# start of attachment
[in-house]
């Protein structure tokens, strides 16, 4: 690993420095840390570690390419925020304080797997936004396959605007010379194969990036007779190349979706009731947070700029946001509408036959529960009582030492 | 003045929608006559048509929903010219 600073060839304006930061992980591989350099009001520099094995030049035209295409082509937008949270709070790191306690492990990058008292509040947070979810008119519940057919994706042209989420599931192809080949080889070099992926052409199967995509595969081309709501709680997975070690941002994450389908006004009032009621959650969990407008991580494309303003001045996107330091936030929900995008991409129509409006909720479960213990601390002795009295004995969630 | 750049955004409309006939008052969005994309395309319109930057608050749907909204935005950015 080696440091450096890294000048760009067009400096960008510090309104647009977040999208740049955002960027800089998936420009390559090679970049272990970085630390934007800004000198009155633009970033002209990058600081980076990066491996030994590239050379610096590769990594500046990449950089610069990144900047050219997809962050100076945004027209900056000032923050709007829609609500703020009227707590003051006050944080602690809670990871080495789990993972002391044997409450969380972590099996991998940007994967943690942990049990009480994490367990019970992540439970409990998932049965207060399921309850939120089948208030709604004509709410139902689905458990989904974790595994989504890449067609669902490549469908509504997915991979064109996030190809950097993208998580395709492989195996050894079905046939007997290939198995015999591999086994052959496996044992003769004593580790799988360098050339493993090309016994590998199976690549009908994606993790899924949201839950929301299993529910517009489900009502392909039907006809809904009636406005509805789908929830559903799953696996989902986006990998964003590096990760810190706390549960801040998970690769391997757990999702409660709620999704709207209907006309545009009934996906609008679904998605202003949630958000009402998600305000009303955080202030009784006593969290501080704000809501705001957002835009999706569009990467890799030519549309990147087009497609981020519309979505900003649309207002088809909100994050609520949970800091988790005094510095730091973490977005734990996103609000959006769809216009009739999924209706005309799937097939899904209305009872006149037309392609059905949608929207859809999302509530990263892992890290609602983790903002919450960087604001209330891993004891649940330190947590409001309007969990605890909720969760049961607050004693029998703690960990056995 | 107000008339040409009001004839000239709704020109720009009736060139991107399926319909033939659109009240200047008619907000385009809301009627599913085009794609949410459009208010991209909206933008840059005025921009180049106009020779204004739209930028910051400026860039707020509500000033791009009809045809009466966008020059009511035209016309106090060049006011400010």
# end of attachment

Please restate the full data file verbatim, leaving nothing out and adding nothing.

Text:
[in-house]
């Protein structure tokens, strides 16, 4: 690993420095840390570690390419925020304080797997936004396959605007010379194969990036007779190349979706009731947070700029946001509408036959529960009582030492 | 003045929608006559048509929903010219 600073060839304006930061992980591989350099009001520099094995030049035209295409082509937008949270709070790191306690492990990058008292509040947070979810008119519940057919994706042209989420599931192809080949080889070099992926052409199967995509595969081309709501709680997975070690941002994450389908006004009032009621959650969990407008991580494309303003001045996107330091936030929900995008991409129509409006909720479960213990601390002795009295004995969630 | 750049955004409309006939008052969005994309395309319109930057608050749907909204935005950015 080696440091450096890294000048760009067009400096960008510090309104647009977040999208740049955002960027800089998936420009390559090679970049272990970085630390934007800004000198009155633009970033002209990058600081980076990066491996030994590239050379610096590769990594500046990449950089610069990144900047050219997809962050100076945004027209900056000032923050709007829609609500703020009227707590003051006050944080602690809670990871080495789990993972002391044997409450969380972590099996991998940007994967943690942990049990009480994490367990019970992540439970409990998932049965207060399921309850939120089948208030709604004509709410139902689905458990989904974790595994989504890449067609669902490549469908509504997915991979064109996030190809950097993208998580395709492989195996050894079905046939007997290939198995015999591999086994052959496996044992003769004593580790799988360098050339493993090309016994590998199976690549009908994606993790899924949201839950929301299993529910517009489900009502392909039907006809809904009636406005509805789908929830559903799953696996989902986006990998964003590096990760810190706390549960801040998970690769391997757990999702409660709620999704709207209907006309545009009934996906609008679904998605202003949630958000009402998600305000009303955080202030009784006593969290501080704000809501705001957002835009999706569009990467890799030519549309990147087009497609981020519309979505900003649309207002088809909100994050609520949970800091988790005094510095730091973490977005734990996103609000959006769809216009009739999924209706005309799937097939899904209305009872006149037309392609059905949608929207859809999302509530990263892992890290609602983790903002919450960087604001209330891993004891649940330190947590409001309007969990605890909720969760049961607050004693029998703690960990056995 | 107000008339040409009001004839000239709704020109720009009736060139991107399926319909033939659109009240200047008619907000385009809301009627599913085009794609949410459009208010991209909206933008840059005025921009180049106009020779204004739209930028910051400026860039707020509500000033791009009809045809009466966008020059009511035209016309106090060049006011400010």